R.U.R., or Rossum's Universal Robots, is a play written in 1920 by Karel Čapek, a Czech writer who authored many plays and novels, many with science-fiction and dystopian themes. R.U.R. is perhaps the best known of these works because it brought the word robot into the English language. Robot is derived from the Czech word meaning "worker."
The play is set in the island headquarters of the R.U.R. corporation. The corporation has been manufacturing artificial beings that resemble humans but are tireless workers. They can be mass-produced in large numbers and are being adopted as laborers in many countries. In the play's first scene, they are visited by a young woman, Helena Glory, who aspires to relieve the lot of the robots, whom she sees as oppressed. However, in what must be the fastest seduction scene in all of drama, she is wooed by and agrees to marry Harry Domin, the factory manager she has just met. She still aspires to improve the life of robots and find a way to give them souls. Ultimately, however, this admirable desire leads to disaster for humankind.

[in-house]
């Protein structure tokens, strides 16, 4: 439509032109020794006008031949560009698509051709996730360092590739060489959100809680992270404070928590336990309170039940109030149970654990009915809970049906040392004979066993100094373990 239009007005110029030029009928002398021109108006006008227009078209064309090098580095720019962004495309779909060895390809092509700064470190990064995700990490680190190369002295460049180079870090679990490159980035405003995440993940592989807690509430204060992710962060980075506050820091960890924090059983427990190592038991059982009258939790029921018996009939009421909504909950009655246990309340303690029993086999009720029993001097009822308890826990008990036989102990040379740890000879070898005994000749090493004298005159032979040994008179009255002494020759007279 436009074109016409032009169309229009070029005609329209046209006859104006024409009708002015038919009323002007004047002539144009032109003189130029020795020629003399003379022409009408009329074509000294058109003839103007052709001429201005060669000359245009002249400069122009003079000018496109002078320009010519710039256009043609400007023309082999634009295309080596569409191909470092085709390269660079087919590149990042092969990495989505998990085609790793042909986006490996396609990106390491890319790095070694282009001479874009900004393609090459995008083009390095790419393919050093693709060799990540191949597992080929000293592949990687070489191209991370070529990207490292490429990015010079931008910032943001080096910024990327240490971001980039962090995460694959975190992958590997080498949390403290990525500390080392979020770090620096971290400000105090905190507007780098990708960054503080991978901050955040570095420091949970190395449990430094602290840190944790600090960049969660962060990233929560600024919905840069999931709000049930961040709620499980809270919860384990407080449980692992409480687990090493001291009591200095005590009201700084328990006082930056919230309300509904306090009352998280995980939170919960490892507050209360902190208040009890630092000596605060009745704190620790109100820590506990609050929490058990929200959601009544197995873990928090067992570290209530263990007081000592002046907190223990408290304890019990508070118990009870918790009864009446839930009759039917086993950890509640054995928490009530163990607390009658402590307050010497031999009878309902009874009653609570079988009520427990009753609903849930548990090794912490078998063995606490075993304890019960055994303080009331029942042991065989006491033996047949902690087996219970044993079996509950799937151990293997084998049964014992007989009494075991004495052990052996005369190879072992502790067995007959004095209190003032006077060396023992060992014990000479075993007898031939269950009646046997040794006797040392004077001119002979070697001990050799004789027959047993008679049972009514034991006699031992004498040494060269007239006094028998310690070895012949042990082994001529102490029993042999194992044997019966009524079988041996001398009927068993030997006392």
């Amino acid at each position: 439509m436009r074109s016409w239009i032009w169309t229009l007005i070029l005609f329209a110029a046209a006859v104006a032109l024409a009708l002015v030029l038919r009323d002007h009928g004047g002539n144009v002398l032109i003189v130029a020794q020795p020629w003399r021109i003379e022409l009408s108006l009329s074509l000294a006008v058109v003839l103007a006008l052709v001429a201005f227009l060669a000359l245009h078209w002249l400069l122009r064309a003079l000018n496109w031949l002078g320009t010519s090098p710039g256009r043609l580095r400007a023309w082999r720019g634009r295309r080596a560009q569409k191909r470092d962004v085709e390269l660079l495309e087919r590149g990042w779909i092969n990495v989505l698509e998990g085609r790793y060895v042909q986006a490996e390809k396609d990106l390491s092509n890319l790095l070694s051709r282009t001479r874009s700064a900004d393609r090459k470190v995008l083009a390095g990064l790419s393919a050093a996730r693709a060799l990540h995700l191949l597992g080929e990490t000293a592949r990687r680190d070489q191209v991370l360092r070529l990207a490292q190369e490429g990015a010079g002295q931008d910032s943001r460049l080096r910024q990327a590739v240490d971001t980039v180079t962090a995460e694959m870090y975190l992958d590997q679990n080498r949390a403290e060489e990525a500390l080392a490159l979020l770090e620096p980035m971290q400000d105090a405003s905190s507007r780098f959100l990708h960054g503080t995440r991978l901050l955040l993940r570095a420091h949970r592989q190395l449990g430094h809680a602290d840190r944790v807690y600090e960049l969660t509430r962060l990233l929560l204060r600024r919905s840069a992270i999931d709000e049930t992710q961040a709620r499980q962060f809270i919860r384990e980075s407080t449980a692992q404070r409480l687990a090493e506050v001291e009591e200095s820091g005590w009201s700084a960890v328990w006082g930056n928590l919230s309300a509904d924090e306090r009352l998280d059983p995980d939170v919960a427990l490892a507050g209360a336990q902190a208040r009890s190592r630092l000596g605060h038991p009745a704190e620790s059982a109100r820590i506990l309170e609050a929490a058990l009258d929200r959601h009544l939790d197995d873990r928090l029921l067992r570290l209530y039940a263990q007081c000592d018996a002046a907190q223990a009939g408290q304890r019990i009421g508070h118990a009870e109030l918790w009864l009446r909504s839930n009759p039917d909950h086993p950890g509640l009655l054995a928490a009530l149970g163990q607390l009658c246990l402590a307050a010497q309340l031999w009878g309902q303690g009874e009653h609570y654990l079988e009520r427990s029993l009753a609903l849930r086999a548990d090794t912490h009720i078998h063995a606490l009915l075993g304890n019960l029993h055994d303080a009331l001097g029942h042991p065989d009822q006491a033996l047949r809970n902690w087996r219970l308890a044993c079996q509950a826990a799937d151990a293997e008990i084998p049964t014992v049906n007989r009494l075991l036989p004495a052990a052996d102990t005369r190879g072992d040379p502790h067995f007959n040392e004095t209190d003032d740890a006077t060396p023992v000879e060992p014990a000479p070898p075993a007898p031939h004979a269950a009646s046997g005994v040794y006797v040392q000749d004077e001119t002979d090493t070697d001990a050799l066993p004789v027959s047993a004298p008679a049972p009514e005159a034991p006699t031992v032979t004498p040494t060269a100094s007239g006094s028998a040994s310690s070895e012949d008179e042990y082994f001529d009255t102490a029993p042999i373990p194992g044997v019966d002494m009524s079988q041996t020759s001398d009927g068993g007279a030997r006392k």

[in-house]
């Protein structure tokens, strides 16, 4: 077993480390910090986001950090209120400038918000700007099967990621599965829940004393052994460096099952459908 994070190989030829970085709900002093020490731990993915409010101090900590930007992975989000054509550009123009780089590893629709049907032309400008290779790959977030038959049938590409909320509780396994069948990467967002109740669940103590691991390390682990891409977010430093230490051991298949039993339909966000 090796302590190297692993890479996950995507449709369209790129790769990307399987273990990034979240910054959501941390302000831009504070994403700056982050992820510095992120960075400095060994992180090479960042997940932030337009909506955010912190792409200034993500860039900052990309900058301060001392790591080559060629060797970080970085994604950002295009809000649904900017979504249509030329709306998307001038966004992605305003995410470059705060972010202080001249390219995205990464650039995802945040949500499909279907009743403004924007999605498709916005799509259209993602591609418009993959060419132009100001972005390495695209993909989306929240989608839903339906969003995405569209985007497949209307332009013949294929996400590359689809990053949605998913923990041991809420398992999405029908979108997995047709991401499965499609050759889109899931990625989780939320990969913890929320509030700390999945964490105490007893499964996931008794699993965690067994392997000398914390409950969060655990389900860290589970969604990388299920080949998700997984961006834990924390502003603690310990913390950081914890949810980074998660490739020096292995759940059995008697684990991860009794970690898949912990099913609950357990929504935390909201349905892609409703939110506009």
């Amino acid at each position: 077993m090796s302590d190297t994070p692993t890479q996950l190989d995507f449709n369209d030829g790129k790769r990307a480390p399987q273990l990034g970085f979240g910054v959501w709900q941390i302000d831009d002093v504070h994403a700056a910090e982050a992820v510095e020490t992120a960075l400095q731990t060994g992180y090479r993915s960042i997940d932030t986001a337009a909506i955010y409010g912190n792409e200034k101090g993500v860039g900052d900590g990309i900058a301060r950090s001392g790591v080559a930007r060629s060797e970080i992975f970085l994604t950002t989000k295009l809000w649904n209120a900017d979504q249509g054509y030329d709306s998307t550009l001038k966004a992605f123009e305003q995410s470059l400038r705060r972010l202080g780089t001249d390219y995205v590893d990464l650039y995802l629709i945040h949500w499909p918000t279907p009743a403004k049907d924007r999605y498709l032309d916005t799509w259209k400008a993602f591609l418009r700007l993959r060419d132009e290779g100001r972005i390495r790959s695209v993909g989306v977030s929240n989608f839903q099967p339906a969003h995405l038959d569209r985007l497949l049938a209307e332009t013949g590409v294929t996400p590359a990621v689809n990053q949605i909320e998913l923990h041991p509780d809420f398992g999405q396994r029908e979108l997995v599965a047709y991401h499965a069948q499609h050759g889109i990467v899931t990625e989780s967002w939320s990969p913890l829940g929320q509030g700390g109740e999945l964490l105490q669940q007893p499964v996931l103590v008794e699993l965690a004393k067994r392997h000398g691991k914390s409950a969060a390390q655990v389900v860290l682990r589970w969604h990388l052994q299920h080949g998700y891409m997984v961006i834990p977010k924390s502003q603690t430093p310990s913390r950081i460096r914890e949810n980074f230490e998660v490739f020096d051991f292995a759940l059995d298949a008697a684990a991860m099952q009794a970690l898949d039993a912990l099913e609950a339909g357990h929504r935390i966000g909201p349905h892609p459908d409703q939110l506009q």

The play was translated into English and slightly abridged by Paul Selver and Nigel Playfair in 1923. This version quickly became popular with both British and American audiences and was well received by critics.
The play is wildly entertaining, a delight to read. But it also foreshadows many of the issues we face in the widespread use of automation and artificial intelligence. What could possibly go wrong?